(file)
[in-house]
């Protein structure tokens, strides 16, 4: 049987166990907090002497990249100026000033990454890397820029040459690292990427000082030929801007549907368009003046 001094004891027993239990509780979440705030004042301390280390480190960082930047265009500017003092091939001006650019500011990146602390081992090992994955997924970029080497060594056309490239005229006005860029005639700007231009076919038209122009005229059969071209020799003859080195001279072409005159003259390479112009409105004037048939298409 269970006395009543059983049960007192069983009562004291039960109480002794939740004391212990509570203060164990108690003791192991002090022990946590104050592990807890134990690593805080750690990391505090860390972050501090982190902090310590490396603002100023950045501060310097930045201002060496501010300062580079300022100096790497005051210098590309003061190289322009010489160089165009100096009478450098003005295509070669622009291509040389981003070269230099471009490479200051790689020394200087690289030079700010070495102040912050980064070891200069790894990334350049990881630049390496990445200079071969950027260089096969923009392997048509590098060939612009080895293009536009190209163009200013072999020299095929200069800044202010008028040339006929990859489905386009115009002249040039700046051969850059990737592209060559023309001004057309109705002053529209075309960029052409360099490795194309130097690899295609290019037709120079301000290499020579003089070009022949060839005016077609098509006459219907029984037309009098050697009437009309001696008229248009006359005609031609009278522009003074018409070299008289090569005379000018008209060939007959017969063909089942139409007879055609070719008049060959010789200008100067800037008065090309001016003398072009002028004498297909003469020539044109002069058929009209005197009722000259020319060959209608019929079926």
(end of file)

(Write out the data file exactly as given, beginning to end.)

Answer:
[in-house]
């Protein structure tokens, strides 16, 4: 049987166990907090002497990249100026000033990454890397820029040459690292990427000082030929801007549907368009003046 001094004891027993239990509780979440705030004042301390280390480190960082930047265009500017003092091939001006650019500011990146602390081992090992994955997924970029080497060594056309490239005229006005860029005639700007231009076919038209122009005229059969071209020799003859080195001279072409005159003259390479112009409105004037048939298409 269970006395009543059983049960007192069983009562004291039960109480002794939740004391212990509570203060164990108690003791192991002090022990946590104050592990807890134990690593805080750690990391505090860390972050501090982190902090310590490396603002100023950045501060310097930045201002060496501010300062580079300022100096790497005051210098590309003061190289322009010489160089165009100096009478450098003005295509070669622009291509040389981003070269230099471009490479200051790689020394200087690289030079700010070495102040912050980064070891200069790894990334350049990881630049390496990445200079071969950027260089096969923009392997048509590098060939612009080895293009536009190209163009200013072999020299095929200069800044202010008028040339006929990859489905386009115009002249040039700046051969850059990737592209060559023309001004057309109705002053529209075309960029052409360099490795194309130097690899295609290019037709120079301000290499020579003089070009022949060839005016077609098509006459219907029984037309009098050697009437009309001696008229248009006359005609031609009278522009003074018409070299008289090569005379000018008209060939007959017969063909089942139409007879055609070719008049060959010789200008100067800037008065090309001016003398072009002028004498297909003469020539044109002069058929009209005197009722000259020319060959209608019929079926």